Post Academic

Hoarders, Academic Edition: The Quicksand Conundrum

Posted in Surviving Grad School by Caroline Roberts on April 8, 2010
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Image Source,Photobucket Uploader Firefox ExtensionArnold is drowning in Quicksand, but not the kind of Quicksand you think. He owns way too many copies of Nella Larsen’s book, many of them with notes inside. Most academics are in this situation as they accumulate new editions of the books that are the cornerstones of their work.

One of the reasons Arnold lists for keeping so many editions is the following: “One day, I might need to look at the marginal notes or underlinings, in order for me to reconstruct the (very facile and naive) argument that I came up with at the time.”

The best way to tackle this problem is to compile all the notes into a single edition. To save time re-writing the notes in the margins of a clean copy, download the notes program Evernote, which allows you to use tags and search through notes.

Then re-evaluate those notes. If the arguments were indeed “facile and naïve,” dump ‘em, and type out the notes that have more scholarly value. Record the book and date of the edition, and put the page number where you left the note, along with the quotation you were responding to. This exercise will prove useful as you gather the notes and reflect on how you used the books. Either that, or you’ll wonder what drugs you were taking when you were reading the books in the first place.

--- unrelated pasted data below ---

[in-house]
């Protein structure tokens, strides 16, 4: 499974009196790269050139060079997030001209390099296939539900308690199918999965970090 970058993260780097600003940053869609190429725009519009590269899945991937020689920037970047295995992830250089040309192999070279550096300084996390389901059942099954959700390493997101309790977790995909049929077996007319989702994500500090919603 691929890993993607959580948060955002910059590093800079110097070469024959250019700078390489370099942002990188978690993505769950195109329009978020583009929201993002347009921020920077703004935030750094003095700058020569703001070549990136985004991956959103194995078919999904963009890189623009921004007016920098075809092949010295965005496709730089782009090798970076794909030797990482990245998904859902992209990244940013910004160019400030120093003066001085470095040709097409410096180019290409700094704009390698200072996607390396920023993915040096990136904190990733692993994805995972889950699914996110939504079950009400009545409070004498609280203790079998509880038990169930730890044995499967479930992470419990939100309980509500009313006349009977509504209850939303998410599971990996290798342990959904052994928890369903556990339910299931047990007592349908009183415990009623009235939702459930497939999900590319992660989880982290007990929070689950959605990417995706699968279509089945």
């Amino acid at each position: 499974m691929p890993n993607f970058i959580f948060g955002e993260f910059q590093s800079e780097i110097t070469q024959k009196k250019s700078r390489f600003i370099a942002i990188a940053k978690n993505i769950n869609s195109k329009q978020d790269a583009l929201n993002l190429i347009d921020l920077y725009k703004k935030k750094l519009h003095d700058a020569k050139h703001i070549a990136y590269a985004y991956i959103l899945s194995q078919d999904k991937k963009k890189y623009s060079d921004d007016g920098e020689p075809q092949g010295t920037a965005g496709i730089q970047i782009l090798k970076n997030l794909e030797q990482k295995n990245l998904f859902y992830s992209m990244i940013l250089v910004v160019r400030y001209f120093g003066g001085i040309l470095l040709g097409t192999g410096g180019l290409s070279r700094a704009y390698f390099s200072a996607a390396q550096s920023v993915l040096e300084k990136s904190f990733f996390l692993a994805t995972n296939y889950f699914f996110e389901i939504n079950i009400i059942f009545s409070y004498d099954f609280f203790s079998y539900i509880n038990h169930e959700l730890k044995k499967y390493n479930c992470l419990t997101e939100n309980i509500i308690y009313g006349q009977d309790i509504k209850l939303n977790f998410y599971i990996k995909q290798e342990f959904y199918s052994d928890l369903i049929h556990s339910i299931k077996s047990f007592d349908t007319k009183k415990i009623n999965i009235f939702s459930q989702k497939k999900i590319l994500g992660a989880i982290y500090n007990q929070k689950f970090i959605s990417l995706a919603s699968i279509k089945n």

Don’t have time to collate your notes? Then just toss the book in the trash or give it away because Powell’s won’t take a marked-up copy, and if you don’t have time to go through the notes now, you won’t have time later.

In the end, you should end up with two books at most—the edition that featured your best notes and a clean edition so you don’t lose your mind the next time you read the book.

Quicksand warning sign at Little Paxton Pits near St Neots, Cambridgeshire, England. Photograph © Andrew Dunn, 24 September 2005. Posted on Wikimedia Commons under a Creative Commons license.

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